Dogwood

Dogwood

Dogwood trees, or the European Cornels as others would designate it, create a perfect impact to the environment. They are good choice for your landscape as their brilliant blossoms tend to last long. They are especially wonderful sight during autumn. On the average, a dogwood tree can grow from 20 to 25 feet in height. The spread of the dogwood can also reach as wide as 15 to 20 feet.

The dogwood is part of the Cornaceae family, under the Cornus genus. It is known as the provincial flower of British Columbia in Canada and the state flower of Virginia, USA.

The flowering dogwood trees generally have glossy green color. It has distinct opposite leaves, but there can be found some branches with the alternate order. All species of the dogwood bear fruits that have one or two seeds in it. On the other hand, the flowers of the dogwood have four parts. They usually come in clusters of yellow or white. They are also surrounded by greenish bracts that can be mistaken as petals.

The term dogwood is actually a variation of the word 'dagwood.' This latter term is actually used to describe the slender stems that are characteristic of hard wood used for making daggers or skewers. This type of wood is also considered very useful in making tools, shuttles and other pieces that need strong wood.

Dogwoods also bear fruits in bright and cherry red colors. These are very much loved by the birds. Most of the fruits in the genus where dogwood belongs are edible, though they are not found very favorable because it does not contain much flavor. Some berries can only be feasted on by birds as they are toxic to humans.

1. Characteristic of the Soil

The dogwood can very well adapt to the different soil types that can provide it with basic nutrients. They can thrive in alkaline, acidic, loamy, sandy, clay or drought tolerant soils.

Problems may arise if the dogwood is not given the proper conditions needed. At the least, it is preferable to provide soils that are rich in nutrients and well-drained after sufficient water supply.

2 Planting

Plant the trees carefully. A correct planting will ensure success throughout the tree's lifespan, while damaging it while planting will do no good down the road. The area should be partially shaded. Make sure you have dug a hole that is large enough to comfortably fit the root ball of the tree you are planting. The top of the root ball should be even with the ground. Once you have placed the tree in the hole, fill it with soil that you removed when digging.Apply a layer of mulch around the tree at ground level. This is preferable to putting mulch near the roots.

3 Water

Make sure the soil has proper drainage. Standing water will kill your dogwood.
Water dogwoods once or twice a week, depending on the amount of rain the area sees. Make sure that they are sufficiently moist, but not drowning. This is especially important during the first 2 years.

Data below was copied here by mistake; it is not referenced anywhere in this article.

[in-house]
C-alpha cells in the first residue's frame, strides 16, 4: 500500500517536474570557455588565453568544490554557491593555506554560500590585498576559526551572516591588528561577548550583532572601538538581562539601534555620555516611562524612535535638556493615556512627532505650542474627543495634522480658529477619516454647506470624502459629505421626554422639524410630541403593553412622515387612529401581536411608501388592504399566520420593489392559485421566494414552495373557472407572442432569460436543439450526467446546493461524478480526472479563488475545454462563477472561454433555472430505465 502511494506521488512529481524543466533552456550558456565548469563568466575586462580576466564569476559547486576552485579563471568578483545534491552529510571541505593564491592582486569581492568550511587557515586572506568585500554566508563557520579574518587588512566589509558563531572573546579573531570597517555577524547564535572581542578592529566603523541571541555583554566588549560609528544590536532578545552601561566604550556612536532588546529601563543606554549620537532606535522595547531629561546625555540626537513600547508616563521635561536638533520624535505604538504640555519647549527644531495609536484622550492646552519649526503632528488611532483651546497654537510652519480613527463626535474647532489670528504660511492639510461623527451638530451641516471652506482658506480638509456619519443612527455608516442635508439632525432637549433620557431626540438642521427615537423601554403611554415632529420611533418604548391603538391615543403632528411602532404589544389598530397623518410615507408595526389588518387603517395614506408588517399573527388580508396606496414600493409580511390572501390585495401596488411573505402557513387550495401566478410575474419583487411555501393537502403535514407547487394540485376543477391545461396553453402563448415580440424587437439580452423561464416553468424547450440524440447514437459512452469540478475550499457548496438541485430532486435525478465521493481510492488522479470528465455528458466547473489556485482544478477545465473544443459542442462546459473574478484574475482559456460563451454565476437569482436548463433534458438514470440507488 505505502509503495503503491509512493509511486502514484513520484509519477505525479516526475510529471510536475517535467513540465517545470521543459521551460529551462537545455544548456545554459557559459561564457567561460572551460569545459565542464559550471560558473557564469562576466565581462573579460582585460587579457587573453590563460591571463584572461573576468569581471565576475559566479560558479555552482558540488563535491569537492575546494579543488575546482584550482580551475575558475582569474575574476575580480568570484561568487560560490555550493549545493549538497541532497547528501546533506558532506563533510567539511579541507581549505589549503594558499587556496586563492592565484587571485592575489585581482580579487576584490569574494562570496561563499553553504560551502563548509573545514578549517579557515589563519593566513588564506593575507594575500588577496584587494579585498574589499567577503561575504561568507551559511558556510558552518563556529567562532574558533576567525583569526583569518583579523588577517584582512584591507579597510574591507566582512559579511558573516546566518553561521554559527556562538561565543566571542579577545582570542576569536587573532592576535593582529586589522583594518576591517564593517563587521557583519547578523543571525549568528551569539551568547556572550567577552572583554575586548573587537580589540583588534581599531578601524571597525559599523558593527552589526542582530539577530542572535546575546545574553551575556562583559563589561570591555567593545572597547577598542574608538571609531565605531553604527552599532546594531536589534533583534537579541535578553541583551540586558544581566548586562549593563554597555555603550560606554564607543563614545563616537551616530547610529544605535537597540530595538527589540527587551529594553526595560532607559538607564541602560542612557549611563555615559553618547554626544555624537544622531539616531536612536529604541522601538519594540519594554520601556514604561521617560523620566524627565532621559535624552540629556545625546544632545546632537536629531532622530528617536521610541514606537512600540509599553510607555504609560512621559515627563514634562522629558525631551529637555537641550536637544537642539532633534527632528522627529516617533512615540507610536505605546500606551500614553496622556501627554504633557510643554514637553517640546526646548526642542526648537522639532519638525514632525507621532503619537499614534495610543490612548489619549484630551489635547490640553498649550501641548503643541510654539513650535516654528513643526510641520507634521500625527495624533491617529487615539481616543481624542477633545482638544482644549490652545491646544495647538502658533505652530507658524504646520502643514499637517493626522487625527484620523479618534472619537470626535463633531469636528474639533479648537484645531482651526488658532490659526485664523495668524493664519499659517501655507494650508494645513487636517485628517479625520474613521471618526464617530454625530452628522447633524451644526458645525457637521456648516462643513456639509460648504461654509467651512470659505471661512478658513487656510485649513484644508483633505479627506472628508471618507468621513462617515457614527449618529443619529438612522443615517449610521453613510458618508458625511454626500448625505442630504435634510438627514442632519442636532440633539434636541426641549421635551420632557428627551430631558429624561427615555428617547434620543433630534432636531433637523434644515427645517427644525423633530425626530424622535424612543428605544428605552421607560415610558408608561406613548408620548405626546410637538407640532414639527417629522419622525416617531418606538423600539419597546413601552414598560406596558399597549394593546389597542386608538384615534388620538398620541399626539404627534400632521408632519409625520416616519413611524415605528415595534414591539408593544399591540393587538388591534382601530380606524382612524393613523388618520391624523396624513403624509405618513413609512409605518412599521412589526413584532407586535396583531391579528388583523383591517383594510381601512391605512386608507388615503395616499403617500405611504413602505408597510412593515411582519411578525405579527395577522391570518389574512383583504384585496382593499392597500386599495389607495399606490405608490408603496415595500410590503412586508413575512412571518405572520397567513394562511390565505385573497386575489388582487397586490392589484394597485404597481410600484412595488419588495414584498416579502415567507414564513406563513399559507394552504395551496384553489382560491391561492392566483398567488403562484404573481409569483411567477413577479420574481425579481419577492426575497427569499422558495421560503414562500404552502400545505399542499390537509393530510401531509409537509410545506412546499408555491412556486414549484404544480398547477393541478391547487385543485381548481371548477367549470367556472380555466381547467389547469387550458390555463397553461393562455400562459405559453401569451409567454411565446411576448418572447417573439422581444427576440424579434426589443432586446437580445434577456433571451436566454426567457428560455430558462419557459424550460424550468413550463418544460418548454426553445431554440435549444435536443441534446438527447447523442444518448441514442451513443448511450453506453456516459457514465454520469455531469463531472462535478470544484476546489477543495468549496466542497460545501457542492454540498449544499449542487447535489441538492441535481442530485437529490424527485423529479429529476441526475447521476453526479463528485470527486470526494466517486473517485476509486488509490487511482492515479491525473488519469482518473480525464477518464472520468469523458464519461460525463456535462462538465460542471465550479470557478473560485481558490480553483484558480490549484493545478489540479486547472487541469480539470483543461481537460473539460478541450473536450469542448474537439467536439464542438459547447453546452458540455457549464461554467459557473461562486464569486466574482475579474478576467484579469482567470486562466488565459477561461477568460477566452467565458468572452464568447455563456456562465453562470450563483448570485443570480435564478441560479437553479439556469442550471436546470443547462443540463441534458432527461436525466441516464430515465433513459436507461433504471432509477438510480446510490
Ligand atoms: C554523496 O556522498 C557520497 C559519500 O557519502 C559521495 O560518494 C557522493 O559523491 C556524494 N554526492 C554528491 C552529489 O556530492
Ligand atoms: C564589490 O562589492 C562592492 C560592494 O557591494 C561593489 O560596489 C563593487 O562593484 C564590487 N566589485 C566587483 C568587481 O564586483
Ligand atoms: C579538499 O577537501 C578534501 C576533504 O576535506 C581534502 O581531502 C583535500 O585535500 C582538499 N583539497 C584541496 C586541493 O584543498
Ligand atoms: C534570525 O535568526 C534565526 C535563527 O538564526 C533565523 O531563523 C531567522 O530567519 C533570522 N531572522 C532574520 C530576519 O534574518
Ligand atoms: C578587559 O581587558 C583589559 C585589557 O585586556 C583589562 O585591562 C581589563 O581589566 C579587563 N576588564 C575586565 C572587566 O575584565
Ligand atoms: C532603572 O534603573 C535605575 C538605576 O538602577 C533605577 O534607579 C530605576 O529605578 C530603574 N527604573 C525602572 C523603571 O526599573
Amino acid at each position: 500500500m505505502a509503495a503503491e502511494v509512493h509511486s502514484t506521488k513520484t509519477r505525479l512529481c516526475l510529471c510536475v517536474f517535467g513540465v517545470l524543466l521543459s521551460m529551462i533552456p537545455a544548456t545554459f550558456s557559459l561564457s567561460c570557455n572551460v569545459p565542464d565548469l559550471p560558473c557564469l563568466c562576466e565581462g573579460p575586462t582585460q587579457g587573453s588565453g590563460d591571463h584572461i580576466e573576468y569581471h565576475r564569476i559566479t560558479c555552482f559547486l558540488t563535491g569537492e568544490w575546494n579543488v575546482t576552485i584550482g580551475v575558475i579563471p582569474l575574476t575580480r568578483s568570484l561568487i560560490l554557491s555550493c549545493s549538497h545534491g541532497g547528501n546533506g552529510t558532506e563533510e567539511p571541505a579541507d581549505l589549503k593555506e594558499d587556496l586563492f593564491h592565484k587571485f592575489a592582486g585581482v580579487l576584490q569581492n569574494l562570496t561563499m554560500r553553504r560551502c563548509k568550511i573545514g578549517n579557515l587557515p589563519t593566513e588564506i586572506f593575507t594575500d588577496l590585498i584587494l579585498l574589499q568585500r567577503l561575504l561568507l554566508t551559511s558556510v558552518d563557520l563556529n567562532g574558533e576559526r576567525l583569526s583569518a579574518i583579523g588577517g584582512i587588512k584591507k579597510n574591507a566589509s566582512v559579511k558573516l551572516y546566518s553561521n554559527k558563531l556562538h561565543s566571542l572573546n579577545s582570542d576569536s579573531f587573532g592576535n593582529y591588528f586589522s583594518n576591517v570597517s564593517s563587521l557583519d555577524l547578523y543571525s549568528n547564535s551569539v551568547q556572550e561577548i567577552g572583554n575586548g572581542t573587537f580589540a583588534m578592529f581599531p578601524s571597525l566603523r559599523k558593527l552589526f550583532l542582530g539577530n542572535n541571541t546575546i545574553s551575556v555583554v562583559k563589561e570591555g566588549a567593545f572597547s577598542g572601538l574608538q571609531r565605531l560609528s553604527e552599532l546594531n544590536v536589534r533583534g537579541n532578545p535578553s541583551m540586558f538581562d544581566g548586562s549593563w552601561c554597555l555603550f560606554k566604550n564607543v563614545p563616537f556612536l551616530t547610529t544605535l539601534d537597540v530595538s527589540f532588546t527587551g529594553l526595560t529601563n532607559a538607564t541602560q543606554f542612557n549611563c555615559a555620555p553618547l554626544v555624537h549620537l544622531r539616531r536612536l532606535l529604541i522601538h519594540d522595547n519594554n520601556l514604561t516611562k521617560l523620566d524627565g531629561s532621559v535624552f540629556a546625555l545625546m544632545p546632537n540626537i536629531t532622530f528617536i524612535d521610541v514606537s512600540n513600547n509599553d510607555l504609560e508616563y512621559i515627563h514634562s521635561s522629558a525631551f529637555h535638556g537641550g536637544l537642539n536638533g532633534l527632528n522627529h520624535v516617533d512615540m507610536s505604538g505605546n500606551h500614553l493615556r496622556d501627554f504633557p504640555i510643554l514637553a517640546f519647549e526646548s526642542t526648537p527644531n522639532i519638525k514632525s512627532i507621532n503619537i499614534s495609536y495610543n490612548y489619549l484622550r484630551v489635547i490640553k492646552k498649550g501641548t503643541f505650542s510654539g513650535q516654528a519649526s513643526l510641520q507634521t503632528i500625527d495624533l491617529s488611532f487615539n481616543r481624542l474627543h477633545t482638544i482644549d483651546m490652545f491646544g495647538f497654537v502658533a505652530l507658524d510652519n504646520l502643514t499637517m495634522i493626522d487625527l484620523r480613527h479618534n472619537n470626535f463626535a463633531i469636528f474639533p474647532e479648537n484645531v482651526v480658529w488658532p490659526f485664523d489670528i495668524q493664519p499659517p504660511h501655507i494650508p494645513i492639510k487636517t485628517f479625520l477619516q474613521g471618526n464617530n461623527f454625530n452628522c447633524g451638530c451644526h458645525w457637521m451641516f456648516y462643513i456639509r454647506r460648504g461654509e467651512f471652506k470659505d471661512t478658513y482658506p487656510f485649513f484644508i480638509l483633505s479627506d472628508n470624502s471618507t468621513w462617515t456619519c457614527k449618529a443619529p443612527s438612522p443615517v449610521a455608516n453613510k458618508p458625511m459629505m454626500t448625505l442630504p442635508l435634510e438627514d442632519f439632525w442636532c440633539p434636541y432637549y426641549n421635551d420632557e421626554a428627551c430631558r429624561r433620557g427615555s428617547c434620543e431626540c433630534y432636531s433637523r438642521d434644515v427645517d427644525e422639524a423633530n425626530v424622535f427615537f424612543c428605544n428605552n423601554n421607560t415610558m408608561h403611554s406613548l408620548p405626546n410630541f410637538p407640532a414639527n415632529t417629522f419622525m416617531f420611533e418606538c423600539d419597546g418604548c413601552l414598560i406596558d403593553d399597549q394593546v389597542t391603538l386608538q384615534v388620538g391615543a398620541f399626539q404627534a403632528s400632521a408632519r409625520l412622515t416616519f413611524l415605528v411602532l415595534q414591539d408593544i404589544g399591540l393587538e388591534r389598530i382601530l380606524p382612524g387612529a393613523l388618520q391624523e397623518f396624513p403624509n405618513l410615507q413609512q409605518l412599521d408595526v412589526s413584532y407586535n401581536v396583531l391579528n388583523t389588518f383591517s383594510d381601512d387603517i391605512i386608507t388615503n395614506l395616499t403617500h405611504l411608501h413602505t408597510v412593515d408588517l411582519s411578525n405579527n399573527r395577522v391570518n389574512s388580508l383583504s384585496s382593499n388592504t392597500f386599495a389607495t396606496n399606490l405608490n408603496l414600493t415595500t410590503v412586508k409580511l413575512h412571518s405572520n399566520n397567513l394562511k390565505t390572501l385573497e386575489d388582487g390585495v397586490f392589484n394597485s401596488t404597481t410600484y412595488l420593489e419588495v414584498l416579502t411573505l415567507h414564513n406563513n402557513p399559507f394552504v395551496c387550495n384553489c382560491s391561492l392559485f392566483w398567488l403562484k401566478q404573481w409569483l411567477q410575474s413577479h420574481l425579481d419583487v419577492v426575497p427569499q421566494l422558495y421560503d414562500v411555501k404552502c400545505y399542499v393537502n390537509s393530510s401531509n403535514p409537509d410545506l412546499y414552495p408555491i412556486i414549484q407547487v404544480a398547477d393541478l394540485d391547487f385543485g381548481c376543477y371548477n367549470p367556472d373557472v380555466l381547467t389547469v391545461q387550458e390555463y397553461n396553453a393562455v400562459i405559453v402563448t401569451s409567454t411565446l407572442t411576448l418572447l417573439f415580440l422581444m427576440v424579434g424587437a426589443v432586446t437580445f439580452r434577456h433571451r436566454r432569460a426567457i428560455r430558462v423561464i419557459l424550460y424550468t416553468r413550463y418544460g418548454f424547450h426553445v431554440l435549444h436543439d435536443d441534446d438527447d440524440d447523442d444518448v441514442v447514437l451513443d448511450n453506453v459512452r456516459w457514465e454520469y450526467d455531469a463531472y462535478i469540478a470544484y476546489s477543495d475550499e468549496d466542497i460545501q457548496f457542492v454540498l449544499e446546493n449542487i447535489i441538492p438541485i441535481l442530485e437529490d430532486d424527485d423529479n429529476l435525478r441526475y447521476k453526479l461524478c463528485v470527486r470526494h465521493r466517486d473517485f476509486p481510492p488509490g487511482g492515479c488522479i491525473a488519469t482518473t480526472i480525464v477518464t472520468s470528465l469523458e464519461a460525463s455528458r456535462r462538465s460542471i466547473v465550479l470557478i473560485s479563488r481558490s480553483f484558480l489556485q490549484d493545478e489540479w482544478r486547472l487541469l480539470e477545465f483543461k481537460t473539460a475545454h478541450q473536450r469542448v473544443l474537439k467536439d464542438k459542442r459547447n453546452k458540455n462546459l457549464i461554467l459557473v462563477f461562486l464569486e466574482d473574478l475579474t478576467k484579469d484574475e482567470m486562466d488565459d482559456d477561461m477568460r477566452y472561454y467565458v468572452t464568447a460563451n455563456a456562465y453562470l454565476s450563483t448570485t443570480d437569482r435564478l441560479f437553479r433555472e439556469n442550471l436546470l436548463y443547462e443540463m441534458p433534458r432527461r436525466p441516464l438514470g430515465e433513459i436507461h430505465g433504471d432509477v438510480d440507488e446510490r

4 Fertilizer


Use a general, all-purpose fertilizer to keep the soil around the dogwood fertile enough to keep promoting growth. Spread the fertilizer on the ground in a 2-foot radius out from the trunk of the tree. A newly planted dogwood only needs approximately 1/4 cup of 12-4-8 fertilizer in March, and again in July. Be careful not to over-fertilize, or you will do damage instead of good.

5 Pests

The Dogwood Borer is the main enemy of this flowering tree. This is most common in areas of the United States and Canada. They can cause damage by thriving in the bark of the trees to feast on its tissues.

This pest will cause the tree to grow slowly or at the worst, kill it. Make sure this pests are prevented properly.

6 Preventing Diseases

The flowering dogwood is also susceptible to the disease brought by dogwood anthracnose. The fungus Discula destructiva causes the devastation of the flowers before they can bloom.

There are many things in nature that we can enjoy. One of its clear proofs is the flowering dogwood tree. So make sure you get to enjoy it in your own garden. Bring nature closer to home.

Tips and Warnings

1 Keep mulch spread under a wide area beneath the tree to help insulate and protect delicate roots.

2 Be careful around the trunk of your dogwood. Damage from lawn mowers, shovels and other implements can be permanently damaging.

3 Plant your trees during the dormant season--between November and March.

4 Do not concentrate fertilizer near the trunk of the tree.

5Dogwoods can be susceptible to pests. Keep an eye out for leaf spots and stem cankers that can foreshadow a bigger problem.
 

Light: Sun,Part Sun

Zones: 3-8

Plant Type: Tree,Shrub

Plant Height: To 25 feet tall, depending on type

Plant Width: To 20 feet wide, depending on type

Landscape Uses: Containers,Beds & Borders,Privacy,Slopes

Special Features: Flowers,Attractive Foliage,Fall Color,Winter Interest,Attracts Birds


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